11. Laundry Bags ($14)
Laundry bags are useful if you’re traveling for a long period of time, and might need to do laundry. Most hostels provide laundry services either for free or for an extra cost. So make sure to ask the front desk regarding how their services work.
12. Before-You-Go Toilet Spray ($7)
Omg, I didn’t know about the existence of this toilet spray until recently when my friend recommended it to me. Like what? You spray this in the toilet before you go, and it’ll smell like tropical hibiscus afterward? I’m actually SHOOK. Why didn’t I find out about this earlier?
I’ll definitely start using this when I start traveling again, especially when staying at hostels.
13. Portable Folding Mirror w/ Stand ($10)
Portable folding mirrors are a must for staying at hostels, at least for people like me who need to do their makeup routine in the morning. Sometimes, with so many people using the communal bathroom, I’d rather just do my makeup in my bunk bed. Even though regular compact mirrors can also do the job, I think foldable mirrors with a stand are so much easier since you can have both hands free to apply makeup.
14. Travel Cosmetic Bag ($9)
For those who have a bunch of beauty products, you know the struggle. Trying to find that Maybelline mascara in a sea of makeup brushes, beauty blenders, and eyeshadow palettes. Ugh, it’s frustrating! Especially if you only have a few minutes to get ready in the morning. Using a travel cosmetic bag can save you a lot of hassle. Since it allows you to see all your products at one glance, you don’t have to waste time fishing around for that one thing.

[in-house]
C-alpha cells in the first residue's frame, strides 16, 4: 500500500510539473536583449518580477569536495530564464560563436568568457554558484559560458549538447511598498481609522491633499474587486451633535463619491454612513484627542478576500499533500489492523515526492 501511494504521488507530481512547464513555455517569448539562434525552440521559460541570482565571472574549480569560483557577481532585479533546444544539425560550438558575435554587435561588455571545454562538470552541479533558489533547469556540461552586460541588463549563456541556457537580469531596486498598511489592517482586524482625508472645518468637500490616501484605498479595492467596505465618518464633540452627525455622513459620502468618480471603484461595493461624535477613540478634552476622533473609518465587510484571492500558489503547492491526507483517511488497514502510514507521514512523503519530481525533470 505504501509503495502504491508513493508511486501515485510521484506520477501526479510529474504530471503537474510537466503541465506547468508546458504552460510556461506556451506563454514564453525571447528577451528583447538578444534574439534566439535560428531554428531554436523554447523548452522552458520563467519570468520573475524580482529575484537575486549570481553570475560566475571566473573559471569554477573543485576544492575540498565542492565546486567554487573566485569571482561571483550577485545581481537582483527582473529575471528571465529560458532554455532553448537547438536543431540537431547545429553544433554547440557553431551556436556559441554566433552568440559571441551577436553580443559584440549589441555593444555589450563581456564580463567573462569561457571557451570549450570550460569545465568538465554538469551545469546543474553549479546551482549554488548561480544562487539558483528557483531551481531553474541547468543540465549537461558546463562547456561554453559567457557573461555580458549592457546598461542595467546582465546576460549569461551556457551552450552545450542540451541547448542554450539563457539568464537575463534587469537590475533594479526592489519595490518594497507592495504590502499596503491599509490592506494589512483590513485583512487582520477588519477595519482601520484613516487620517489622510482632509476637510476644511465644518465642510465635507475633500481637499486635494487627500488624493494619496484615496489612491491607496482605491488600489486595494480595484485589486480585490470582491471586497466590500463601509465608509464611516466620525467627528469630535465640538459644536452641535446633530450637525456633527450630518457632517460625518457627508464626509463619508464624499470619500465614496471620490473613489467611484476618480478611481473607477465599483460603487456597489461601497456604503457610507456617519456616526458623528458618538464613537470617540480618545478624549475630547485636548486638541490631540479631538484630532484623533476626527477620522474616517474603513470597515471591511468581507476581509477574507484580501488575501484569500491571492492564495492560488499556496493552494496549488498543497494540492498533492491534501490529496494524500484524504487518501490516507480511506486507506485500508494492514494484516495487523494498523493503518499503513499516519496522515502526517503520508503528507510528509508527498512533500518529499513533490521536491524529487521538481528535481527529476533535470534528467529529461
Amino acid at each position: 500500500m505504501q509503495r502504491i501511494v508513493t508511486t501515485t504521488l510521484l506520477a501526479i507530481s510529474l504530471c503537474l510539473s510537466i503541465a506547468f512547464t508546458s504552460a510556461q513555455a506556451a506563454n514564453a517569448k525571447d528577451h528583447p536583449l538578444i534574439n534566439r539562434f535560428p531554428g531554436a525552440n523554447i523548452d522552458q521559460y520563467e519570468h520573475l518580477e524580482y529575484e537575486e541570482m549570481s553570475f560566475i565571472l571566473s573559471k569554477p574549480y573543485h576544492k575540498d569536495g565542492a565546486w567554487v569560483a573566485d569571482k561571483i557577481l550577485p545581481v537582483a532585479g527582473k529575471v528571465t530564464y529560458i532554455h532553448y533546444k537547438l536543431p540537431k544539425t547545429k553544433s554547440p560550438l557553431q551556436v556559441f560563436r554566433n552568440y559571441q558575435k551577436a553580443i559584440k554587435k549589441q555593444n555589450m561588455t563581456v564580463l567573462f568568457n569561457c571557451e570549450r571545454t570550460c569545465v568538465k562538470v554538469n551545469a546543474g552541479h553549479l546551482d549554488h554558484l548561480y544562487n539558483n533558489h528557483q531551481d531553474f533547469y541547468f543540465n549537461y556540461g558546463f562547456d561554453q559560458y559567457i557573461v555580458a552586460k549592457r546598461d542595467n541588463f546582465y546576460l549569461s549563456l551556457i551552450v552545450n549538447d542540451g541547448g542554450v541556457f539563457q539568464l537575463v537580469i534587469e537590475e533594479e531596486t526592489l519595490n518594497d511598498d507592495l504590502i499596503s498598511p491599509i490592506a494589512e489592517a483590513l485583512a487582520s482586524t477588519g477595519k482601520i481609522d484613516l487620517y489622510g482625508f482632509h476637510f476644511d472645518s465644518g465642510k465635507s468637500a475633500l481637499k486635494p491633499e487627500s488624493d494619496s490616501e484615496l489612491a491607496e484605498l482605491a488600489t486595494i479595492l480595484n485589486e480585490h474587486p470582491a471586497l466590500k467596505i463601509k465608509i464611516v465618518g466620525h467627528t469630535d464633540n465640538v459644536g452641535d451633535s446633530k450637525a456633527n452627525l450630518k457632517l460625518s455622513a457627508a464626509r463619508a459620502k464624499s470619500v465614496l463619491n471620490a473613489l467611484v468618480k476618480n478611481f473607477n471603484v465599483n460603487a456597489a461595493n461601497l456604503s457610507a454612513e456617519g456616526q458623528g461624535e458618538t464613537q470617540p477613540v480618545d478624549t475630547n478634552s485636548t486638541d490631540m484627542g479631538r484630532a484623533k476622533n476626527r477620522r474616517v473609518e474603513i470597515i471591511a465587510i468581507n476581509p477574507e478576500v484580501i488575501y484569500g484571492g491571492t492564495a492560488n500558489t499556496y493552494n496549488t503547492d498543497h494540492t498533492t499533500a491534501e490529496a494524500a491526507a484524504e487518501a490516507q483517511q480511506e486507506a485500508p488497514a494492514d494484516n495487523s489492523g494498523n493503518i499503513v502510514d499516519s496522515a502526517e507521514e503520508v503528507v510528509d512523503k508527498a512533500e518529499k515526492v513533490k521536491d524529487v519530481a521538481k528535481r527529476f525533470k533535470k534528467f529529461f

15. Travel Charger Station w/ Extension Cord ($22)
Most hostels are kind enough to place a power outlet next to your bunk bed. But I’ve definitely stayed at a few hostels where the closest power outlet near my bunk bed was like 6 feet away. And since I didn’t want to leave my phone charging so far away from me at night, I had to charge my phone using my power bank. Which sucks because power banks are supposed to be a backup in case my phone dies while I’m out and about.
And so having a charging station with extension cords is super convenient, since you won’t have to worry about whether or not there’s a power outlet near you. Also, you get to charge several devices at once, which saves a lot of time.
Enjoy Your Hostel Experience!
I hope this list of hostel essentials will make your traveling experience much more enjoyable and stress-free! Let me know in the comments below if you have any suggestions for other hostel essentials that should make it on the list.